8. With regard to the fourth submission, it is submitted that if the Commissioner as well as the Superintendent may exercise powers under Section 19-A, while orders passed by the Superintendent will be appealable to the Assistant Commissioner and to the Board of Revenue, orders passed by the Commissioner under the section will not at all be appealable. There is, therefore, always a scope for arbitrariness and discrimination in exercising powers under Section 19-A, while one case may be taken up by the Commissioner and another may be done by the Superintendent. The learned Advocate-General submits that, as a matter of practice, the Commissioner after delegating powers under various sections of the Act does not exercise the same powers. We are not required to consider this aspect of the matter in that light. It is sufficient to point out in this case that the petitioner cannot make any grievance because the notice to him is issued by the Superintendent. We are, therefore, unable to entertain the objection on the score of Article 14 and Article 19(1)(g) of the Constitution in this case at the instance of the petitioner. The fourth submission of Mr. Lahiri is, therefore, of no avail.
9. We now come to the first submission of Mr. Lahiri. He submits that the condition precedent for the exercise of power under Section 19-A(1) does not exist in this case. We will, therefore, read Section 19-A(1) so far as material for our purpose :
If, upon information which has come into his possession, the Commissioner is satisfied that any turnover in respect of sales of any goods chargeable to tax under this. Act has escaped assessment during any return period or has been under-assessed or assessed at a lower rate or any deduction has been wrongly made therefrom, he may...serve on the dealer liable to pay the tax in respect of such turnover a notice...and may proceed to assess or reassess the dealer in respect of such period...
10. So far as material for our purpose, the original assessment orders in all the four cases are in identical terms and we may quote the same :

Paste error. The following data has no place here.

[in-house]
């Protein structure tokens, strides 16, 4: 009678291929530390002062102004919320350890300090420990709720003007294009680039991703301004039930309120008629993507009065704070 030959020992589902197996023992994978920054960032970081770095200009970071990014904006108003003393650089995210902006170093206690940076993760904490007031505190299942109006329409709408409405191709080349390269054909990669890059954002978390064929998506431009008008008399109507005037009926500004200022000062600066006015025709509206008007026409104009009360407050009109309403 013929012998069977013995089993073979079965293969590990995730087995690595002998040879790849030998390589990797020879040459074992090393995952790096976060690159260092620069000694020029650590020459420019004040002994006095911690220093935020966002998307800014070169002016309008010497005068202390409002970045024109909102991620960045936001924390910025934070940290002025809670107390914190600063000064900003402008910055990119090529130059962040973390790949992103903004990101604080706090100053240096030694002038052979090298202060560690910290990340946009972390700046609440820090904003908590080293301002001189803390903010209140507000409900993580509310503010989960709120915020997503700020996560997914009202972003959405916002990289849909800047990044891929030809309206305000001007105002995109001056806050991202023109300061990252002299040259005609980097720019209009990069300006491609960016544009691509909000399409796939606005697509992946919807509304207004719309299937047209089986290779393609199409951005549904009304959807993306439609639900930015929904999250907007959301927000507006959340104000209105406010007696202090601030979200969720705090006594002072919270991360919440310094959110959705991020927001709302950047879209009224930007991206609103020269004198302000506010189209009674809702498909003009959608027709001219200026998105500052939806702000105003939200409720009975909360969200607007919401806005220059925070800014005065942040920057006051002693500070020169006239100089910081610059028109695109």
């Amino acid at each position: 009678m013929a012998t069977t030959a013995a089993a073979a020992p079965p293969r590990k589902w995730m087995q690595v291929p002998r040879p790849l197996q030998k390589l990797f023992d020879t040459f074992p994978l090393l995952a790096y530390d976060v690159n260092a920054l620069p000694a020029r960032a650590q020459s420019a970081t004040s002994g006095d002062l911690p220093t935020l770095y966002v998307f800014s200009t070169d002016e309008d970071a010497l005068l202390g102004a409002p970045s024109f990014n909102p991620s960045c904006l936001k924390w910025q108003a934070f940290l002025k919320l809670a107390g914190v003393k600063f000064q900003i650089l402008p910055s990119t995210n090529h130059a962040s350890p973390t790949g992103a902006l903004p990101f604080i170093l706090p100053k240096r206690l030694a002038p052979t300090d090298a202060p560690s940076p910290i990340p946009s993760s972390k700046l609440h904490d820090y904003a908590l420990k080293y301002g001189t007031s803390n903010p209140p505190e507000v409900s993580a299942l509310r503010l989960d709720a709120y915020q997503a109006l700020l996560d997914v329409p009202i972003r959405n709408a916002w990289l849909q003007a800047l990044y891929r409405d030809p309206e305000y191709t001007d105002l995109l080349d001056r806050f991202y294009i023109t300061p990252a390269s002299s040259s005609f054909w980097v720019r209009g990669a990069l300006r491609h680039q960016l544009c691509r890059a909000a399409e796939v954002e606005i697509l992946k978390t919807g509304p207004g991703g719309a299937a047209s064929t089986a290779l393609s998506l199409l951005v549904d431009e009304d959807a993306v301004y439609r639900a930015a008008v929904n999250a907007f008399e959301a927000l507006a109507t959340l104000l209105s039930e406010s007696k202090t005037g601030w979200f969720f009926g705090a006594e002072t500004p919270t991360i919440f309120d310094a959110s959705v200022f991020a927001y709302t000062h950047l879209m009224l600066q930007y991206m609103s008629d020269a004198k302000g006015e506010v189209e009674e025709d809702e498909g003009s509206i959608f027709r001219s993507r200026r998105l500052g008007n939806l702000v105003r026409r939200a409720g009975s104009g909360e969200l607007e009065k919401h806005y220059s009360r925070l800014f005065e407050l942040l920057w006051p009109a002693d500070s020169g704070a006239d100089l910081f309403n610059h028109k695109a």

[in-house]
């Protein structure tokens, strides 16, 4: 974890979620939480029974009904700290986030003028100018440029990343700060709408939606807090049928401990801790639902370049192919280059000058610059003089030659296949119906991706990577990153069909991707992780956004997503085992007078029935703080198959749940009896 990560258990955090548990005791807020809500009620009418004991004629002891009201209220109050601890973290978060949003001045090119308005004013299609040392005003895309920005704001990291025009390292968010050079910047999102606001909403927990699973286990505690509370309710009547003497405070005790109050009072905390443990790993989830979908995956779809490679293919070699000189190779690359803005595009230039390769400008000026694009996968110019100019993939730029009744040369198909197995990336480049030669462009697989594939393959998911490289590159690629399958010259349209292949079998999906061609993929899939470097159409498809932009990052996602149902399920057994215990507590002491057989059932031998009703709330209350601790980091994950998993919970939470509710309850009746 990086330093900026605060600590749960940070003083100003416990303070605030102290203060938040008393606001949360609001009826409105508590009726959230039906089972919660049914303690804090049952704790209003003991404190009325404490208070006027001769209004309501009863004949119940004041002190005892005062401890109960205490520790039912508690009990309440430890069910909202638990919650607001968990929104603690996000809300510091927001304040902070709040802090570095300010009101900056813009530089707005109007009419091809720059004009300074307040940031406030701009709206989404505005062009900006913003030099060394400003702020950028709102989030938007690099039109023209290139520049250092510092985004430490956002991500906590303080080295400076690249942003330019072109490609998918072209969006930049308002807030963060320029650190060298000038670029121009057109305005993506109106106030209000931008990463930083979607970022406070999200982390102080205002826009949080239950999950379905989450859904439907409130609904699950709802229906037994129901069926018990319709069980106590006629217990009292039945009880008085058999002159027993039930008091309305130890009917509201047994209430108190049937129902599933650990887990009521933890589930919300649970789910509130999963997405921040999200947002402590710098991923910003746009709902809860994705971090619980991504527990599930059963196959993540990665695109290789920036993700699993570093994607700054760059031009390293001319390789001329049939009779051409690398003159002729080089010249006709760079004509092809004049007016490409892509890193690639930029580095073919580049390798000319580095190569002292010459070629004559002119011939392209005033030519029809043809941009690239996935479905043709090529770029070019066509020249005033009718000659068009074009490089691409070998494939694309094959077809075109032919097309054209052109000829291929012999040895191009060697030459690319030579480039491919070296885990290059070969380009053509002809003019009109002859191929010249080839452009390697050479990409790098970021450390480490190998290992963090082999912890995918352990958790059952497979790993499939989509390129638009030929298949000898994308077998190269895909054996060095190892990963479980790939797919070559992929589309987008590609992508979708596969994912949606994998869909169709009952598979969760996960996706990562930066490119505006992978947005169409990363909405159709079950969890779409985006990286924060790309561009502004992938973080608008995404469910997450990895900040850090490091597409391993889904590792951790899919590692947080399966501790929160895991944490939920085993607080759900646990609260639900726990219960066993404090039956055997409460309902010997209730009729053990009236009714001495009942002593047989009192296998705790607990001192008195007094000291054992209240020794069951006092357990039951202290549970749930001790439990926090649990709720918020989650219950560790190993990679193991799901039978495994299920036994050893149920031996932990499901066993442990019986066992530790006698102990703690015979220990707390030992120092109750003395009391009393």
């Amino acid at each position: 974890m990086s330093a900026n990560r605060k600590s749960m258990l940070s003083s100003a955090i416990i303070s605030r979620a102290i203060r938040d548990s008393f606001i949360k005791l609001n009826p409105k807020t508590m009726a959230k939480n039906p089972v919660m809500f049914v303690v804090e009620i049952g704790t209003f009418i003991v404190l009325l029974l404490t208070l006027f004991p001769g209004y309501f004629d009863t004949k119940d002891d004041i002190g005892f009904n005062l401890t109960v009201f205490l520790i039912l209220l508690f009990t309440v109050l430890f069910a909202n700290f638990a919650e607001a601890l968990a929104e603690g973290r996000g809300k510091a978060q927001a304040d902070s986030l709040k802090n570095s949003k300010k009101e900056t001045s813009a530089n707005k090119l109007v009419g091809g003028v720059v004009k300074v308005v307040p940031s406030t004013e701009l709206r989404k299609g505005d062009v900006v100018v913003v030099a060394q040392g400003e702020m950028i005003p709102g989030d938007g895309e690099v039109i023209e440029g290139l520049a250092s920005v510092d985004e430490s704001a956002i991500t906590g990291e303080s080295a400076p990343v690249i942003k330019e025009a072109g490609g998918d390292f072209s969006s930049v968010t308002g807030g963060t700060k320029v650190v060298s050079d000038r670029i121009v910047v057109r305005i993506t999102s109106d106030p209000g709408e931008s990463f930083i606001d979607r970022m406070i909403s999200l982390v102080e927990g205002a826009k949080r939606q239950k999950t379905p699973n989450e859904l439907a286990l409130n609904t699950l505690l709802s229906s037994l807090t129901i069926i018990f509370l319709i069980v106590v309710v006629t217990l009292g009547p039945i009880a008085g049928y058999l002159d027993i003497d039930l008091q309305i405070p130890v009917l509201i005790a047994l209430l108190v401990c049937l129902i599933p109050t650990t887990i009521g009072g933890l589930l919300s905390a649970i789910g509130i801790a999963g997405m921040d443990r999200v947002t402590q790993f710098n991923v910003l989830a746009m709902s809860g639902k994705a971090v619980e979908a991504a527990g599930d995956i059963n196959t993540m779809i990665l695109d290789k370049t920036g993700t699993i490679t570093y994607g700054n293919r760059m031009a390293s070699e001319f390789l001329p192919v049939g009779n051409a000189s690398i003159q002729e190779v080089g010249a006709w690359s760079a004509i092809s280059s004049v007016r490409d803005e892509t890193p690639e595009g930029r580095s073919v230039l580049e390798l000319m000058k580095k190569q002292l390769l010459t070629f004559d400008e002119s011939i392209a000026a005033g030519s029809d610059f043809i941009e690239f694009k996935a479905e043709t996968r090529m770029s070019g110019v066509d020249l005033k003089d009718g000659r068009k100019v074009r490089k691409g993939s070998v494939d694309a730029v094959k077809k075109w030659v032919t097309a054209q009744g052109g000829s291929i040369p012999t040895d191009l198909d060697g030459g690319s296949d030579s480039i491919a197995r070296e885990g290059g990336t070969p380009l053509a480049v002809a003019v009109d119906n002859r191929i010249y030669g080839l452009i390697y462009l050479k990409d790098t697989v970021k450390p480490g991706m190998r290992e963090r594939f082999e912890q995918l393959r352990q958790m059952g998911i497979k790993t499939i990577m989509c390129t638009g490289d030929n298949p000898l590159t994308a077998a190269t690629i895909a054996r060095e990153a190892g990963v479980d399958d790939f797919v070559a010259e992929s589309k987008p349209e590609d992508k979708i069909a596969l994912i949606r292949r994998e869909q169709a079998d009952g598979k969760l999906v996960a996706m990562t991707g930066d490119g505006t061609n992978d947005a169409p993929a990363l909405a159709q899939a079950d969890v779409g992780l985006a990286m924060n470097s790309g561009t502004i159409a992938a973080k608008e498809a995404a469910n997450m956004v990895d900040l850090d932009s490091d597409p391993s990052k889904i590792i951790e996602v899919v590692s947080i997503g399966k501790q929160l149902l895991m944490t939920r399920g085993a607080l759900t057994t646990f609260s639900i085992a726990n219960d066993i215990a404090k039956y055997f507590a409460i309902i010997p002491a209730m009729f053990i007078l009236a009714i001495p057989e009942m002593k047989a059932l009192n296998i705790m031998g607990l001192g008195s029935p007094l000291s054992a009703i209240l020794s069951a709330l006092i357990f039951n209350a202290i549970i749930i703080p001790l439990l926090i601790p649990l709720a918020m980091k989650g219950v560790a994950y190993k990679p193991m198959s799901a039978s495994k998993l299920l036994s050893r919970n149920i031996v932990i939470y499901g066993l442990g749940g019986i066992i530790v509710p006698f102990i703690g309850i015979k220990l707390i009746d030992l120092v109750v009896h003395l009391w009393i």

All wheat products were sold at net weight and no separate containers were charged. The prices of wheat products are fixed by the Government of India, excluding octroi, sales tax, etc. Further it is stated that gunnies which were received along with wheat were supplied with the products.
In terms of the above order, the Superintendent of Taxes accepted the returns submitted by the assessee and passed the orders on the basis of the returns in all the four cases on 6th July, 1967. The same Superintendent on 13th November, 1967, issued the impugned notices. The affidavit in each of these cases is submitted by the Assistant Commissioner of Taxes, Research and Procedure Cell and Law Cell, Assam. We may quote the material portion from paragraph 3 of his affidavit:
I submit that the petitioner in the course of his business sells gunny bags in which the wheat products dealt in by him are sold. During the relevant period also he sold gunny bags as containers of wheat products. But the petitioner was not assessed to tax by the assessment order dated 6th July, 1967, in respect of such sales of gunny bags on the ground that the containers were supplied free. In the course of subsequent investigation, however, it came to light that the prices of wheat products sold by the petitioner were fixed by the Roller Mills Wheat Products (Price Control) Order, 1965, as amended. Clause 3(2)(iii) of the said order specified that the prices of wheat products as fixed by the order were for net weight (inclusive of the cost of the bag). It is, therefore, obvious that the gunny containers sold by the petitioner were not supplied free to the customers and that a price, in fact, was charged for the same. It also, therefore, follows that the petitioner was liable to pay tax in respect of his sales of gunny containers which, however, was neither paid by him nor demanded by respondent No. 1 by his assessment order dated 6th July, 1967, thus leading to an escapement of turnovers liable to tax. This piece of information, however, came into the possession of respondent No. 1 after he had already passed the assessment order dated 6th July, 1967. It is, therefore, denied that there was no basis, as alleged, for respondent No. 1 to be satisfied that the petitioner's turnover had escaped assessment. It is submitted that respondent No. 1 passed the assessment order without considering the provisions of the aforesaid Price Control Order and that he, therefore, cannot be said to have considered all the relevant materials and records, as alleged, before passing his order dated 6th July, 1967.
He has affirmed the above as true to the information derived from the official records.